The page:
Chemotherapy for Prostate Cancer
Chemotherapy uses drugs to kill cancer cells. The drugs enter the bloodstream and travel through the body to kill cancer cells. The side effects from chemotherapy occur because it destroys both normal cells and cancer cells.
While chemotherapy is not part of the standard treatment for prostate cancer, it may be used if other treatments are not effective.
Types of Chemotherapy Drugs
If you and your doctor decide that you are going to undergo chemotherapy, you most likely will take a drug called docetaxel, which is often combined with the steroid prednisone. If docetaxel does not work, though, your doctor may recommend cabazitaxel, a newer drug. These two drugs may help you to live longer, reduce your symptoms, and slow cancer growth. In addition to these two chemotherapy drugs, there are also many others that your doctor may recommend (for example, mitoxantrone, estramustine, doxorubicin).
Unfortunately, there are many side effects associated with chemotherapy, such as:
- Nausea and vomiting
- Diarrhea or constipation
- Hair loss
- Low red blood cell count
- Weakened immune system (higher risk of getting sick)
Newer Treatment Approaches
Researchers continue to develop and study different strategies to slow or stop the growth of tumors. The drug cabozantinib, for instance, interferes with the process that cancer cells go through to create new blood vessels, which are needed for the cancer to grow. Cabozantinib is still being investigated. But, if you have advanced prostate cancer, you may be able to take this drug as part of a clinical trial.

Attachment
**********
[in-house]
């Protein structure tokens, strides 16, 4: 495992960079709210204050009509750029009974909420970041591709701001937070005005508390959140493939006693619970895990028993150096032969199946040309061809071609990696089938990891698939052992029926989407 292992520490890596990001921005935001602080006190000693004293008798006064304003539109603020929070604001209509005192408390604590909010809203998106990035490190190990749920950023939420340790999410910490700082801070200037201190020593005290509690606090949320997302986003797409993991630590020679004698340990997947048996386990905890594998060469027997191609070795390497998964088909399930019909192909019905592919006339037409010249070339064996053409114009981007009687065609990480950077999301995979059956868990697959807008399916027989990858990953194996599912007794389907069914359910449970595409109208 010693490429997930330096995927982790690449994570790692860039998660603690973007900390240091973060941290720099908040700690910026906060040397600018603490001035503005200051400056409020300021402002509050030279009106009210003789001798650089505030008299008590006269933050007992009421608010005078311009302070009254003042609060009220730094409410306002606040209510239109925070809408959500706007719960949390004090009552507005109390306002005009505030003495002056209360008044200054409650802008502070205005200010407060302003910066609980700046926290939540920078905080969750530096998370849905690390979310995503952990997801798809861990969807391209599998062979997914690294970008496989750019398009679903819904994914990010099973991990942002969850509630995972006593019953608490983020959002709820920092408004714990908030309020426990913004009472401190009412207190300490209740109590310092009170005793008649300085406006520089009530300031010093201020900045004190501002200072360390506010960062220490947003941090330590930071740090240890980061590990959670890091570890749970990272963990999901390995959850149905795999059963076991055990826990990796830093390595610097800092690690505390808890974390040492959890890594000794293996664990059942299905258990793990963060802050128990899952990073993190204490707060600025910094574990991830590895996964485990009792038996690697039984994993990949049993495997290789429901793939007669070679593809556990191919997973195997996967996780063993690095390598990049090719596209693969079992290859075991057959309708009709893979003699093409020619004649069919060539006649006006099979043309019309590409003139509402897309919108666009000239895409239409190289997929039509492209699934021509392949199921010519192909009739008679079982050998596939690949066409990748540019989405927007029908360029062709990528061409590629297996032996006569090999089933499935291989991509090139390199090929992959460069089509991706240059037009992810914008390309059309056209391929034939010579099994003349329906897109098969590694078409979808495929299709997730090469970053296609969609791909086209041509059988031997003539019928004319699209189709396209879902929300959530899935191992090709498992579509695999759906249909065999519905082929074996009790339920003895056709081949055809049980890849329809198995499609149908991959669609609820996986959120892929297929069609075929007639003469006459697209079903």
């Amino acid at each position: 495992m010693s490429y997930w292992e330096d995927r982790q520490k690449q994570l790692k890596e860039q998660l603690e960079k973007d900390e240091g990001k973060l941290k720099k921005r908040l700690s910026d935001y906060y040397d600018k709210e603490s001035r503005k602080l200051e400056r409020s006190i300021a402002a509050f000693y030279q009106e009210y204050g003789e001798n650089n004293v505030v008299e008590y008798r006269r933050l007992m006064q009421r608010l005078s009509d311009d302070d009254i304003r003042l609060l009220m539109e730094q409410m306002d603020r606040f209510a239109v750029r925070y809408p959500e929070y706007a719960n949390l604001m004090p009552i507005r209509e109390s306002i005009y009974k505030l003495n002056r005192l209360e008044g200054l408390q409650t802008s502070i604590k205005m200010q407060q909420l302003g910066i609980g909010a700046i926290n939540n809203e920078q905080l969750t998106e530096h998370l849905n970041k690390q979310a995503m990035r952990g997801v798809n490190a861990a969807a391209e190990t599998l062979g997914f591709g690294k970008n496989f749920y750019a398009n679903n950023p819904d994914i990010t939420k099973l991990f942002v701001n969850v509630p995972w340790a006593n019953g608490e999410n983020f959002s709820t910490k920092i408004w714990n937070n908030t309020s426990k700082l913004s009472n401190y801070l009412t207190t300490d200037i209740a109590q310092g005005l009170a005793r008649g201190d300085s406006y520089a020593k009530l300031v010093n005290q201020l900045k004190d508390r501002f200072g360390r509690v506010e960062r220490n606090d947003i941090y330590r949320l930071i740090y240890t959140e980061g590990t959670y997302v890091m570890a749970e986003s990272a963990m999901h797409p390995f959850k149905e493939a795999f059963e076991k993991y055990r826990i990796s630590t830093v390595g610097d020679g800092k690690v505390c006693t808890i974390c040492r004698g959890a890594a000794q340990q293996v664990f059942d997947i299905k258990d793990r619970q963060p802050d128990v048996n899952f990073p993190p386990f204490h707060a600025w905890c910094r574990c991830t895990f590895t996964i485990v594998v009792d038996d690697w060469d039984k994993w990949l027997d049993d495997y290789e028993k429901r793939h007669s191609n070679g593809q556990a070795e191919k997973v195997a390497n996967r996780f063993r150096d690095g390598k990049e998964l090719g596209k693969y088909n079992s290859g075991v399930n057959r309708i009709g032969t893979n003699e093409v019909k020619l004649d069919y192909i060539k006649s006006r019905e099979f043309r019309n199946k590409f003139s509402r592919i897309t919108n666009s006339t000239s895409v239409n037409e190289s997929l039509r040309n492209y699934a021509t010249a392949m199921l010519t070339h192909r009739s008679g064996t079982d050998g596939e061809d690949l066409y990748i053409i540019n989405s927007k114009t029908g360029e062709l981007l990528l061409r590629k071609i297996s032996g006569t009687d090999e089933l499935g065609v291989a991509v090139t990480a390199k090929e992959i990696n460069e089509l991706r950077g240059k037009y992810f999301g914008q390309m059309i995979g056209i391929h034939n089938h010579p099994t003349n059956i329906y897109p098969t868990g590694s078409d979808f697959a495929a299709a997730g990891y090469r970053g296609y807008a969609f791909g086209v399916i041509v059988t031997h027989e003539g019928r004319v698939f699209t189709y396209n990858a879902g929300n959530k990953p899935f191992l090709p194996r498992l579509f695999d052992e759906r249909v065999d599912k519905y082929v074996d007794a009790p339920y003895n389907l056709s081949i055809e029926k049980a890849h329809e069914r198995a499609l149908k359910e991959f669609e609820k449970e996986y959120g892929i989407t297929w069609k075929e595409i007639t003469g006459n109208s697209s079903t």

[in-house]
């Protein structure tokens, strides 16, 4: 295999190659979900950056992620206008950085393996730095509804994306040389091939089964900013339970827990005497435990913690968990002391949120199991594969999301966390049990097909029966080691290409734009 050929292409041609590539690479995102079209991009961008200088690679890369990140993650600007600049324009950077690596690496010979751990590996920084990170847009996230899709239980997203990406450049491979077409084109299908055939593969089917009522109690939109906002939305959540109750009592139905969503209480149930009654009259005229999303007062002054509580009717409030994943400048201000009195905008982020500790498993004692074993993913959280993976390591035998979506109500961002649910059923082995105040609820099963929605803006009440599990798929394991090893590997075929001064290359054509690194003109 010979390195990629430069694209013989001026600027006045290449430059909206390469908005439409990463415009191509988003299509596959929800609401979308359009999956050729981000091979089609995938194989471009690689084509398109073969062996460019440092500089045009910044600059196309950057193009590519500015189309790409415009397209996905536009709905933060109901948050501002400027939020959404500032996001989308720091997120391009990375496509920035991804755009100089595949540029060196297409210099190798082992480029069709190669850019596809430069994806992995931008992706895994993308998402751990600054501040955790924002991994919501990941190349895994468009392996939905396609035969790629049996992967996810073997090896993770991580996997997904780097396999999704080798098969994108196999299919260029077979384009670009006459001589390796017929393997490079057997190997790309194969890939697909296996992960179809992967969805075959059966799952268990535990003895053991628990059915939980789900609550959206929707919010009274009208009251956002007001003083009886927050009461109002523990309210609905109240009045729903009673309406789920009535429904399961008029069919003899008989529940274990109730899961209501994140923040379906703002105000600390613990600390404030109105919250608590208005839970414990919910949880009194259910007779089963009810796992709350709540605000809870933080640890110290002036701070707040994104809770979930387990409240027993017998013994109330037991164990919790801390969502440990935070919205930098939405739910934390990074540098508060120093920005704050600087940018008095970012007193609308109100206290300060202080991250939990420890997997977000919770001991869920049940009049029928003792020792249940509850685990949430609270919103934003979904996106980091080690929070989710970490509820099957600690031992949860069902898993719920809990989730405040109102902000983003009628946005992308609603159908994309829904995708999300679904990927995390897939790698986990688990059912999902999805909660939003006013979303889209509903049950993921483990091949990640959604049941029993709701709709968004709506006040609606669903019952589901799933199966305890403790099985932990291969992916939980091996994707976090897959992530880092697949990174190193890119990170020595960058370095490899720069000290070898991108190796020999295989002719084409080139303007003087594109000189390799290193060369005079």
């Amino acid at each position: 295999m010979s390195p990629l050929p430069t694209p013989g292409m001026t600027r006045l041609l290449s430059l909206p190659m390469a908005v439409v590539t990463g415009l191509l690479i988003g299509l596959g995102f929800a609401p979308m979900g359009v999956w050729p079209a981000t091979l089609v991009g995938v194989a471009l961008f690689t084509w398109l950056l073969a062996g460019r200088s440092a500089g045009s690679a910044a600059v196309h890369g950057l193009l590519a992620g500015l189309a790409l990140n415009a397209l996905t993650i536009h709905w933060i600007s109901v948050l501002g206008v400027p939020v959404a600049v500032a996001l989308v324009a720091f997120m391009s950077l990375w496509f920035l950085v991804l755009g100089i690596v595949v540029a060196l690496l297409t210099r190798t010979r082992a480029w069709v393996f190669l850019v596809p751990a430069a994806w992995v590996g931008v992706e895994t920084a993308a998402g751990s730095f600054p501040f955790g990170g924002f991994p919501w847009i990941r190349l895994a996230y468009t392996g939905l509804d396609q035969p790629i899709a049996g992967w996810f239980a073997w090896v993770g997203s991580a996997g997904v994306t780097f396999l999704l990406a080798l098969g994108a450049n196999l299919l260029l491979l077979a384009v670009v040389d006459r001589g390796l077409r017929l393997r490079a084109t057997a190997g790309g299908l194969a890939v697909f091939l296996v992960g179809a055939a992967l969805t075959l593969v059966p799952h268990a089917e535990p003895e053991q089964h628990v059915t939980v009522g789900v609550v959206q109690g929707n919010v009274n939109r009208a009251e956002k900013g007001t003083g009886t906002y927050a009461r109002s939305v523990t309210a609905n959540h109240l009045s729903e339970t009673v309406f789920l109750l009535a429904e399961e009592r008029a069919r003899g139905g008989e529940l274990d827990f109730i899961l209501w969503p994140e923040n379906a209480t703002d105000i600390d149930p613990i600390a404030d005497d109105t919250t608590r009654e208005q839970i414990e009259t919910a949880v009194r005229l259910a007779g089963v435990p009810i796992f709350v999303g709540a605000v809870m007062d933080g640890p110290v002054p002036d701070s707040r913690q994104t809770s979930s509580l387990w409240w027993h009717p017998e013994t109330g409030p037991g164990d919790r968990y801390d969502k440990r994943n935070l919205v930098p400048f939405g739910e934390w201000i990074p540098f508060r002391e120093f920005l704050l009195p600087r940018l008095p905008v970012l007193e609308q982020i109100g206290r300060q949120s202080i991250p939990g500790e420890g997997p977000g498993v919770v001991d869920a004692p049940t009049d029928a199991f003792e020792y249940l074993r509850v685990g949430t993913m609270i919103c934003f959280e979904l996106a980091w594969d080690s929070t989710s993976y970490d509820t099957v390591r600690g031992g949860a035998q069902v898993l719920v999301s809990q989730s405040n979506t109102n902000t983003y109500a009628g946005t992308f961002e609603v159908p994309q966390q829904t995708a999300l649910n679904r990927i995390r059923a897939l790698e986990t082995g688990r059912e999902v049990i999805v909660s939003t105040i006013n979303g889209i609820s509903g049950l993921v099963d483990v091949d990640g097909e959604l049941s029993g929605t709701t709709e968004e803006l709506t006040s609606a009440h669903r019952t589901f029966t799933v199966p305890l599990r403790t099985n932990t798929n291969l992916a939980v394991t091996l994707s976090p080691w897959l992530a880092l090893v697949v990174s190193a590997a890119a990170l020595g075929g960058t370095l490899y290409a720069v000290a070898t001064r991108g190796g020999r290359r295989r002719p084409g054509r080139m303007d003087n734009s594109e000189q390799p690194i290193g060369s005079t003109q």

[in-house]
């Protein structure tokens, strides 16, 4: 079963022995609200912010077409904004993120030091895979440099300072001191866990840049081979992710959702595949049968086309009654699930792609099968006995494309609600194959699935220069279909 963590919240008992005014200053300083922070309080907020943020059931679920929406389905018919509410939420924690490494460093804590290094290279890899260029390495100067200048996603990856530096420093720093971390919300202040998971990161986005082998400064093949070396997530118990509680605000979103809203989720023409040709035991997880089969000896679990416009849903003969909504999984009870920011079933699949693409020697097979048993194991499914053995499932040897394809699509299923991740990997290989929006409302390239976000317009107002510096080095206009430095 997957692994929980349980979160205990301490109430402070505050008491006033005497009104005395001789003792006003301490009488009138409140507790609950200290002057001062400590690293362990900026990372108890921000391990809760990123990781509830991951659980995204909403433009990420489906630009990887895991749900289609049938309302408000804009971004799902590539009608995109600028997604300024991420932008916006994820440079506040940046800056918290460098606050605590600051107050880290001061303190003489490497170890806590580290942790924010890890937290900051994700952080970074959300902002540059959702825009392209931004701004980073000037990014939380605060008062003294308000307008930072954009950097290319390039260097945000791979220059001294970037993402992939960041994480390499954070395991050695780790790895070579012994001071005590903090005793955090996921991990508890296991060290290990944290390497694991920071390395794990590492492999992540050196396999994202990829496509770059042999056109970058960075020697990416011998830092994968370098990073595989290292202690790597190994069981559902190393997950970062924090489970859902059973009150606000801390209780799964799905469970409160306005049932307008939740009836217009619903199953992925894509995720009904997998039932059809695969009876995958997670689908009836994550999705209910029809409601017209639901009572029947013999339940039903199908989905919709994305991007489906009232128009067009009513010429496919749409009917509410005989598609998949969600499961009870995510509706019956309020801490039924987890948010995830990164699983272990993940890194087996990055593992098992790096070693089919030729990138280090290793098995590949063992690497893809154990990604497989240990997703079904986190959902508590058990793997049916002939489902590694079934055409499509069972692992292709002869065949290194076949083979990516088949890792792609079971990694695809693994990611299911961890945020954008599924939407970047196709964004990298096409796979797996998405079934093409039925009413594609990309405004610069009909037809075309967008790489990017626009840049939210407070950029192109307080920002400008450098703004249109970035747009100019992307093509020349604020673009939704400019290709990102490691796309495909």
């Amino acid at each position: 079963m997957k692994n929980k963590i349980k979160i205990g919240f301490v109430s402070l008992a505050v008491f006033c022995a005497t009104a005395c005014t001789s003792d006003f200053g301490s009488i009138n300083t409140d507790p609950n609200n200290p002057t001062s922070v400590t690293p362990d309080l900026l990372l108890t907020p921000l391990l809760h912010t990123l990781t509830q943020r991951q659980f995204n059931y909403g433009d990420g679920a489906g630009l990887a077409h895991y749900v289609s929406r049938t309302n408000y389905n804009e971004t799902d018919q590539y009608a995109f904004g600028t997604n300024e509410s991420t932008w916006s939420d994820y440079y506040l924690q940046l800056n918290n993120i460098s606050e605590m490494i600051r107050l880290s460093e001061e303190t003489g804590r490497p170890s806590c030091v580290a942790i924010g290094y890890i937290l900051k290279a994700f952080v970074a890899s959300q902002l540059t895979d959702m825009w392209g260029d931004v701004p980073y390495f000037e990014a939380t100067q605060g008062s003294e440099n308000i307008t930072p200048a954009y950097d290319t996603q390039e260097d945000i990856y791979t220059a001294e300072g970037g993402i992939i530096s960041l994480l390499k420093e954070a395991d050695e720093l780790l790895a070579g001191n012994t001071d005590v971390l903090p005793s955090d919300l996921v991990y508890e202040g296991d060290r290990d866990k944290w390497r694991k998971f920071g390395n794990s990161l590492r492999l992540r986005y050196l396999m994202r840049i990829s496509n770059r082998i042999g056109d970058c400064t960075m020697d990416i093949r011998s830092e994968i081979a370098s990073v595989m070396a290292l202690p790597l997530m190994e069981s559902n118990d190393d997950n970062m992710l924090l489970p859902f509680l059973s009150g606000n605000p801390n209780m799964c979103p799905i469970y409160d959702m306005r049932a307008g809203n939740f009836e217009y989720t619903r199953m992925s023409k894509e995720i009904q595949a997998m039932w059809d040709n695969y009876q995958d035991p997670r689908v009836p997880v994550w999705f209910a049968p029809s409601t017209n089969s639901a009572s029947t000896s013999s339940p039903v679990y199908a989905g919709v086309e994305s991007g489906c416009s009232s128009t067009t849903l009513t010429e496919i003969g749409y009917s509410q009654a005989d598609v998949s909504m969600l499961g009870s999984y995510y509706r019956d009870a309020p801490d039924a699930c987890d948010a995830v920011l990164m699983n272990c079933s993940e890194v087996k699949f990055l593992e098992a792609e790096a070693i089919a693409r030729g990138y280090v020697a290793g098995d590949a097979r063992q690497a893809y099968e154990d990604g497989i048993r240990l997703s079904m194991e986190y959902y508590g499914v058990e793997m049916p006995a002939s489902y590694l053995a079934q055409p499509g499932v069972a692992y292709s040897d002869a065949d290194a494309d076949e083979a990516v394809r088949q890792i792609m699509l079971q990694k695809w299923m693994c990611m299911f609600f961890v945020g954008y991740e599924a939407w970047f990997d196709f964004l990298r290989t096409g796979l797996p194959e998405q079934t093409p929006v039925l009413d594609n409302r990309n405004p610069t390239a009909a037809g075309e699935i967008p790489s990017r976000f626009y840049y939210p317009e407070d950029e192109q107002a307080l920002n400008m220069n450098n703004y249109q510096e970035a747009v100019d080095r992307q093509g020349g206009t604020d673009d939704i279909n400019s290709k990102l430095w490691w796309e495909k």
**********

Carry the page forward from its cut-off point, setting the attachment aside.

Some of the side effects that have been reported include:
- Decreased appetite
- Hand-foot syndrome (skin reaction)
Immunotherapy is a drug treatment that aims to build your immune system so that you can better fight cancer cells. Sipuleucel-T is a type of immunotherapy that is approved to treat prostate cancer that has spread.
Some of the side effects include:
- Fever and chills
- Back pain
- Pain and stiffness in the joints
Last reviewedSeptember 2014by Mohei Abouzied, MD, FACP
Please be aware that this information is provided to supplement the care provided by your physician. It is neither intended nor implied to be a substitute for professional medical advice. CALL YOUR HEALTHCARE PROVIDER IMMEDIATELY IF YOU THINK YOU MAY HAVE A MEDICAL EMERGENCY. Always seek the advice of your physician or other qualified health provider prior to starting any new treatment or with any questions you may have regarding a medical condition.